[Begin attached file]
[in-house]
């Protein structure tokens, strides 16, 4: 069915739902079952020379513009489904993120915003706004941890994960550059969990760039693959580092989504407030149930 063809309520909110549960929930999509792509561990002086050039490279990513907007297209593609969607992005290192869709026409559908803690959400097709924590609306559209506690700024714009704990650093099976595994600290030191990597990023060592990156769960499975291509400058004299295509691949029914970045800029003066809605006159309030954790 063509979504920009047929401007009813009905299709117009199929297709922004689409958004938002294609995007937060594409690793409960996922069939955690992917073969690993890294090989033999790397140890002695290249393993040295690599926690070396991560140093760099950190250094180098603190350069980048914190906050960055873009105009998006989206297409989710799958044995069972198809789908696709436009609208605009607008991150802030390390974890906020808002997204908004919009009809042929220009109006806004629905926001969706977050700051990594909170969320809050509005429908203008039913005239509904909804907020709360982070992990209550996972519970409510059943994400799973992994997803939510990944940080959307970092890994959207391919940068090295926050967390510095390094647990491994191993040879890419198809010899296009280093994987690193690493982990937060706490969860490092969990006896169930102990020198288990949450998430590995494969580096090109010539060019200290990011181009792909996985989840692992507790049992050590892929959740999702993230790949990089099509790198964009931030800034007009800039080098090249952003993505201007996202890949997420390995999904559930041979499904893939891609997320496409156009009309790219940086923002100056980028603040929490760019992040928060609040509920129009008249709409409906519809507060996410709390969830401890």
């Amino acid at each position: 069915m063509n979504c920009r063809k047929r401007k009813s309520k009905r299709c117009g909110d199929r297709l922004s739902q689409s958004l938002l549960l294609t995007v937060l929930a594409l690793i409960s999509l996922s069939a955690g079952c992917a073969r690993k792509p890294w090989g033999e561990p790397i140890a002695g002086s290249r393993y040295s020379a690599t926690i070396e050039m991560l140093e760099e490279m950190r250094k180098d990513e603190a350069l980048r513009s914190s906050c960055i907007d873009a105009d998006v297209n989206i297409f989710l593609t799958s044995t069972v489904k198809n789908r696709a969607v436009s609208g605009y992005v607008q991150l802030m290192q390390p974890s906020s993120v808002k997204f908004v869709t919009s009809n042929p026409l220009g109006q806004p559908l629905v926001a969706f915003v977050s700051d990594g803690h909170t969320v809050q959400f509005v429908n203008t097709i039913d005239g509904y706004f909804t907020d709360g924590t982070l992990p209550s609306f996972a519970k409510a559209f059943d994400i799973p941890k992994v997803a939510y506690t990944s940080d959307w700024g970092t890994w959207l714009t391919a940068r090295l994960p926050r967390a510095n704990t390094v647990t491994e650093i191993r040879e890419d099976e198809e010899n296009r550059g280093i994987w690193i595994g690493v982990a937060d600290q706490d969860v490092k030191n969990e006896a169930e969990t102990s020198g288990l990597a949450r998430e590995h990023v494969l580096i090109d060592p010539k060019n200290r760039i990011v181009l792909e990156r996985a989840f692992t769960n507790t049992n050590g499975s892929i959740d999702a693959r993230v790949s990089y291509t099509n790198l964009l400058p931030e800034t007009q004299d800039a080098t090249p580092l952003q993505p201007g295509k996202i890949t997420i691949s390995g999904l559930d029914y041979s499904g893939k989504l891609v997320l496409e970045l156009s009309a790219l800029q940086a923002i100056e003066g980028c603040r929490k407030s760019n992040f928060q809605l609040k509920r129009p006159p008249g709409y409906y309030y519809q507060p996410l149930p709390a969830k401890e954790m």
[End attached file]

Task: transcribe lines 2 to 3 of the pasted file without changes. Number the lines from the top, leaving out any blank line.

């Protein structure tokens, strides 16, 4: 069915739902079952020379513009489904993120915003706004941890994960550059969990760039693959580092989504407030149930 063809309520909110549960929930999509792509561990002086050039490279990513907007297209593609969607992005290192869709026409559908803690959400097709924590609306559209506690700024714009704990650093099976595994600290030191990597990023060592990156769960499975291509400058004299295509691949029914970045800029003066809605006159309030954790 063509979504920009047929401007009813009905299709117009199929297709922004689409958004938002294609995007937060594409690793409960996922069939955690992917073969690993890294090989033999790397140890002695290249393993040295690599926690070396991560140093760099950190250094180098603190350069980048914190906050960055873009105009998006989206297409989710799958044995069972198809789908696709436009609208605009607008991150802030390390974890906020808002997204908004919009009809042929220009109006806004629905926001969706977050700051990594909170969320809050509005429908203008039913005239509904909804907020709360982070992990209550996972519970409510059943994400799973992994997803939510990944940080959307970092890994959207391919940068090295926050967390510095390094647990491994191993040879890419198809010899296009280093994987690193690493982990937060706490969860490092969990006896169930102990020198288990949450998430590995494969580096090109010539060019200290990011181009792909996985989840692992507790049992050590892929959740999702993230790949990089099509790198964009931030800034007009800039080098090249952003993505201007996202890949997420390995999904559930041979499904893939891609997320496409156009009309790219940086923002100056980028603040929490760019992040928060609040509920129009008249709409409906519809507060996410709390969830401890």
């Amino acid at each position: 069915m063509n979504c920009r063809k047929r401007k009813s309520k009905r299709c117009g909110d199929r297709l922004s739902q689409s958004l938002l549960l294609t995007v937060l929930a594409l690793i409960s999509l996922s069939a955690g079952c992917a073969r690993k792509p890294w090989g033999e561990p790397i140890a002695g002086s290249r393993y040295s020379a690599t926690i070396e050039m991560l140093e760099e490279m950190r250094k180098d990513e603190a350069l980048r513009s914190s906050c960055i907007d873009a105009d998006v297209n989206i297409f989710l593609t799958s044995t069972v489904k198809n789908r696709a969607v436009s609208g605009y992005v607008q991150l802030m290192q390390p974890s906020s993120v808002k997204f908004v869709t919009s009809n042929p026409l220009g109006q806004p559908l629905v926001a969706f915003v977050s700051d990594g803690h909170t969320v809050q959400f509005v429908n203008t097709i039913d005239g509904y706004f909804t907020d709360g924590t982070l992990p209550s609306f996972a519970k409510a559209f059943d994400i799973p941890k992994v997803a939510y506690t990944s940080d959307w700024g970092t890994w959207l714009t391919a940068r090295l994960p926050r967390a510095n704990t390094v647990t491994e650093i191993r040879e890419d099976e198809e010899n296009r550059g280093i994987w690193i595994g690493v982990a937060d600290q706490d969860v490092k030191n969990e006896a169930e969990t102990s020198g288990l990597a949450r998430e590995h990023v494969l580096i090109d060592p010539k060019n200290r760039i990011v181009l792909e990156r996985a989840f692992t769960n507790t049992n050590g499975s892929i959740d999702a693959r993230v790949s990089y291509t099509n790198l964009l400058p931030e800034t007009q004299d800039a080098t090249p580092l952003q993505p201007g295509k996202i890949t997420i691949s390995g999904l559930d029914y041979s499904g893939k989504l891609v997320l496409e970045l156009s009309a790219l800029q940086a923002i100056e003066g980028c603040r929490k407030s760019n992040f928060q809605l609040k509920r129009p006159p008249g709409y409906y309030y519809q507060p996410l149930p709390a969830k401890e954790m």